Configuring HTTP Tunneling on the WebLogic Server

    The WebLogic server is always set up to receive HTTP tunnel requests. However, you must enable servlets in the file, using the following setting:

    WebLogic HTTP tunneling uses a number of internal servlets to handle the HTTP tunnel requests. You can control access to other specific servlets with other properties as described in Setting up ACLs for servlets in the WebLogic realm.

    You control access to services through an HTTP tunnel connection in the same way as you control access to those services accessed via a regular T3Connection.

    Connecting from the client

    When your client requests a connection with the WebLogic Server, all you need to do in order to use HTTP tunneling is specify the HTTP protocol in the URL. For instance:
      Hashtable env = new Hashtable();
      env.put(Context.PROVIDER_URL, "http://wlhost:80");
      Context ctx = new InitialContext(env);
    On the client side, a special tag is appended to the http protocol, so that the WebLogic Server knows this is a tunneling connection, instead of a regular HTTP request. Your application code does not need to do any extra work to make this happen.

    The client must specify the port in the URL, even if the port is 80. You can set up your WebLogic Server to listen for HTTP requests on any port, although the most common choice is port 80 since requests to port 80 are customarily allowed through a firewall.

    To specify the port for the WebLogic Server, set the property weblogic.system.listenPort in the file.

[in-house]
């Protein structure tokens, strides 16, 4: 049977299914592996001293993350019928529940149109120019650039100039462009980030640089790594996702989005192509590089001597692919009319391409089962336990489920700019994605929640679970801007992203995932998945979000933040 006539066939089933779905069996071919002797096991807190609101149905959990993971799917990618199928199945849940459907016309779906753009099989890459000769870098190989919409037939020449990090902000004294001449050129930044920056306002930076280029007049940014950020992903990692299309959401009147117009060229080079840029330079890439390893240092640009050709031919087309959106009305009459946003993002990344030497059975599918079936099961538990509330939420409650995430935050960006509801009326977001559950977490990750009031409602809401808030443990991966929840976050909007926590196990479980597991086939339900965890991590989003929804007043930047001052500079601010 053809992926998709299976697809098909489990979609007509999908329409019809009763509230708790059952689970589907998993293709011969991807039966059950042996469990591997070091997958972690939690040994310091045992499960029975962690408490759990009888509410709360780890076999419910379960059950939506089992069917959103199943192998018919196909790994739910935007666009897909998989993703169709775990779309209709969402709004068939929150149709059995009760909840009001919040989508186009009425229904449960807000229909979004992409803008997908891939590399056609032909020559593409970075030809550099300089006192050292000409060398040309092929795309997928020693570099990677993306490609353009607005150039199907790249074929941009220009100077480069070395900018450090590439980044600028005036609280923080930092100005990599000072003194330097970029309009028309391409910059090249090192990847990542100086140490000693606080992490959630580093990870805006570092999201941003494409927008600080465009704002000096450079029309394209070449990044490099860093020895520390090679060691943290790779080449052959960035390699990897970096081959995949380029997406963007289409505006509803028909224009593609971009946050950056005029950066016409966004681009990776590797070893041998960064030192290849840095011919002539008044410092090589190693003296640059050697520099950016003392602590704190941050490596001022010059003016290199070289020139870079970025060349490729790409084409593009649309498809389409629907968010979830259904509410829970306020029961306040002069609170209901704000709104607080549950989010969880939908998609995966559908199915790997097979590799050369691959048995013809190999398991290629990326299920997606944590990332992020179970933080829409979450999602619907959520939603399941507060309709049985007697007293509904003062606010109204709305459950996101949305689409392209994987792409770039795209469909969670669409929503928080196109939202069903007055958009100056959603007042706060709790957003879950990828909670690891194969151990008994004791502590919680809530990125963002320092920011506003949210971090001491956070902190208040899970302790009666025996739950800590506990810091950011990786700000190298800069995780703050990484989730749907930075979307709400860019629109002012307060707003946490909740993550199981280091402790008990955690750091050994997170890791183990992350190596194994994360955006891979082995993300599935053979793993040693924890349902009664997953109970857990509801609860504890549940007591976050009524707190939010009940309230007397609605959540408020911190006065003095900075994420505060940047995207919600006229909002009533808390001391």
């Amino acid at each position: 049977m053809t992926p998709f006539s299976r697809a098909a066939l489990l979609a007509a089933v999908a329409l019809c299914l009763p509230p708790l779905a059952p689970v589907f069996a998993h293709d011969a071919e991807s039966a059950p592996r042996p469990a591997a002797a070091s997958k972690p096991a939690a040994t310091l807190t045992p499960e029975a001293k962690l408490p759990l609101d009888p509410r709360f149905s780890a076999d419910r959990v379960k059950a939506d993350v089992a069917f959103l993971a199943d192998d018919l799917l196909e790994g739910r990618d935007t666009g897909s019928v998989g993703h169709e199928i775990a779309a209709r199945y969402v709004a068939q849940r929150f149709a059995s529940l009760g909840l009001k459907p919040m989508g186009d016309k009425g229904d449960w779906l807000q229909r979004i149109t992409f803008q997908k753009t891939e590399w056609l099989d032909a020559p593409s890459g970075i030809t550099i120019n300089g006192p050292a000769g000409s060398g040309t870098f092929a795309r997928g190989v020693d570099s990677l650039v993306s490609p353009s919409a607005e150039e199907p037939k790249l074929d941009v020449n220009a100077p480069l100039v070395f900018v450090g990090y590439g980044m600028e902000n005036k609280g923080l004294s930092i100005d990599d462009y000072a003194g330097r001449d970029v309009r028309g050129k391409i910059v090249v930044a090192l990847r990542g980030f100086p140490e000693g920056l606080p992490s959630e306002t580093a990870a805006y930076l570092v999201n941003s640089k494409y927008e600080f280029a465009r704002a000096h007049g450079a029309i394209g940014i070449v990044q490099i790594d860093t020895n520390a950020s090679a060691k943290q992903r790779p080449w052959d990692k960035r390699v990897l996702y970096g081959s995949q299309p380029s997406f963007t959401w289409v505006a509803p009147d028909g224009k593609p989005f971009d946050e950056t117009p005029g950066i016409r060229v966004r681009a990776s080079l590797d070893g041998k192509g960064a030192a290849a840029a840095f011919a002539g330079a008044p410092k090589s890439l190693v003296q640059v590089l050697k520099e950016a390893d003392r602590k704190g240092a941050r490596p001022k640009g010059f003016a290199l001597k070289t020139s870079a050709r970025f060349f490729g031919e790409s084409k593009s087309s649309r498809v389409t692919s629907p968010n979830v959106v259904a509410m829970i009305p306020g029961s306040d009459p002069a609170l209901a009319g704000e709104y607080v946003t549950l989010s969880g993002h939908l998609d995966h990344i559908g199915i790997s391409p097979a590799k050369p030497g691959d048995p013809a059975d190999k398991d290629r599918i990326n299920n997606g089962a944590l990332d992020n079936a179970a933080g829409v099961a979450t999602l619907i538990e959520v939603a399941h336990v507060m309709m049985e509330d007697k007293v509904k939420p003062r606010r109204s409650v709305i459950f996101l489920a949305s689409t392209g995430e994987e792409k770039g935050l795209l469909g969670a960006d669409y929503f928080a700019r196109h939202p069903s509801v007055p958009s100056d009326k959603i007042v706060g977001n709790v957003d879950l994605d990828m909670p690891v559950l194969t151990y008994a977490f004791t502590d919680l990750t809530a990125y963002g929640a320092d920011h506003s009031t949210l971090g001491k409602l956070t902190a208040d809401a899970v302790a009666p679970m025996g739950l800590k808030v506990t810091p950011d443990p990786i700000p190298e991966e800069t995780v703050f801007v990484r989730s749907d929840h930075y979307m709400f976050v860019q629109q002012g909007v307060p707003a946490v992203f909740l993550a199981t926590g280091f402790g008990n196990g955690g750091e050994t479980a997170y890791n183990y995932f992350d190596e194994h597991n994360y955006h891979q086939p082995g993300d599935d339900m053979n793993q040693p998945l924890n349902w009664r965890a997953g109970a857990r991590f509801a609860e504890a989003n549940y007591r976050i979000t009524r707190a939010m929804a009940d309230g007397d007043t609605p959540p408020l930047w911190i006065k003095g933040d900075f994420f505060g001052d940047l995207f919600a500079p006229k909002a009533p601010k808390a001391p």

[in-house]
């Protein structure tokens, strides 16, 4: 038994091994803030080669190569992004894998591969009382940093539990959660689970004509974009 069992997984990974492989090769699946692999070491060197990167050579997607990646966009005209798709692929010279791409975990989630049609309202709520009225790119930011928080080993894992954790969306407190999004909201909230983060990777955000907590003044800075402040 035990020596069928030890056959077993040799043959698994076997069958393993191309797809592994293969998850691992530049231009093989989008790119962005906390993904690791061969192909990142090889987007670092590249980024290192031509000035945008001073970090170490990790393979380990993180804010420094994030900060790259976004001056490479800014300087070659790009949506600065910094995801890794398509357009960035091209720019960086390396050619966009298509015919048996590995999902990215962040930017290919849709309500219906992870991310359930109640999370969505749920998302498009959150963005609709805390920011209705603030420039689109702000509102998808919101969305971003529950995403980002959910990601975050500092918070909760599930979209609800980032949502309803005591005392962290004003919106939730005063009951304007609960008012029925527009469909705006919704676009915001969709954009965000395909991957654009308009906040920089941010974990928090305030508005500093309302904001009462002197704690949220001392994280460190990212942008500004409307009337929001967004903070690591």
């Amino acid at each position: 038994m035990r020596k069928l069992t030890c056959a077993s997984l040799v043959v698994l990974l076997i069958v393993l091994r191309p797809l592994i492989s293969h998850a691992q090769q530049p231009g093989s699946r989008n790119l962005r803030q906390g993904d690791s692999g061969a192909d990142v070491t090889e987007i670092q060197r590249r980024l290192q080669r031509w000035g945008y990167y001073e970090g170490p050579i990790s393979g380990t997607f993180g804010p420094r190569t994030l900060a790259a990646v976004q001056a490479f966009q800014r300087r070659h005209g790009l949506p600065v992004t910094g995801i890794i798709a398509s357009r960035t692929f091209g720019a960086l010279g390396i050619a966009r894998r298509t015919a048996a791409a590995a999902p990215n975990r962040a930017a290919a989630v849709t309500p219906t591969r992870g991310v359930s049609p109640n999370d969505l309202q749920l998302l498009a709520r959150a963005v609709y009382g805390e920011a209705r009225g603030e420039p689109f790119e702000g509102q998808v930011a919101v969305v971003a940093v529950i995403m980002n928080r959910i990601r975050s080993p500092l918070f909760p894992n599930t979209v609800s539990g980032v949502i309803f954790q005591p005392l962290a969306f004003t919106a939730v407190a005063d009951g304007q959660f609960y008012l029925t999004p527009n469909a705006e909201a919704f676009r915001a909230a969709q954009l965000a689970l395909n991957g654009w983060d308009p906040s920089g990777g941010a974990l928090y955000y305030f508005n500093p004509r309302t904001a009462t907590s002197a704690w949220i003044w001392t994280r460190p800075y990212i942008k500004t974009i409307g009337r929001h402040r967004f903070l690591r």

Configuring the HTTP tunneling connection

    Under the HTTP protocol, a client may only make a request, and then accept a reply from a server. The server may not voluntarily communicate with the client, and the protocol is stateless, meaning that a continuous two-way connection is not possible.

    WebLogic HTTP tunneling simulates a T3Connection via the HTTP protocol, overcoming these limitations. There are two properties that you may configure in the file on the server to tune a tunneled connection for performance. It is advised that you leave them at their default settings unless you experience connection problems. These properties are used by the server to determine that the client connection is still valid, or that the client is still alive.

    Here, we talk about the underlying WebLogic implementation of the client-to-server HTTP tunneling connection. This is not behavior that an application developer needs to implement, but we explain it here so that you can understand these properties.


    When an HTTP tunnel connection is setup, the client automatically sends a request to the server, so that the server may volunteer a response to the client. The client may also include instructions in a request, but this behavior happens regardless of whether the client application needs to communicate with the server. If the server does not purposefully respond to the client request within clientPingSecs seconds, it does so anyway. The client accepts the response and automatically sends another request immediately. Default is 45 seconds; valid range is 20 to 900 seconds.


    If clientTimeoutSecs seconds have elapsed since the client last sent a request to the server (in response to a reply), then the server regards the client as dead, and terminates the HTTP tunnel connection. The server checks the elapsed time every clientPingSecs, when it would otherwise respond to the client's request. Default is 40 seconds; valid range is 10 to 900 seconds.

    Setting up HTTP server log files

    The WebLogic Server can keep a log of all HTTP transactions in a text file in either common log format, or extended log format. Common log format is the default, and follows a standard convention. Extended log format allows you to customize the information that is recorded. To enable logging, set the following property in you file: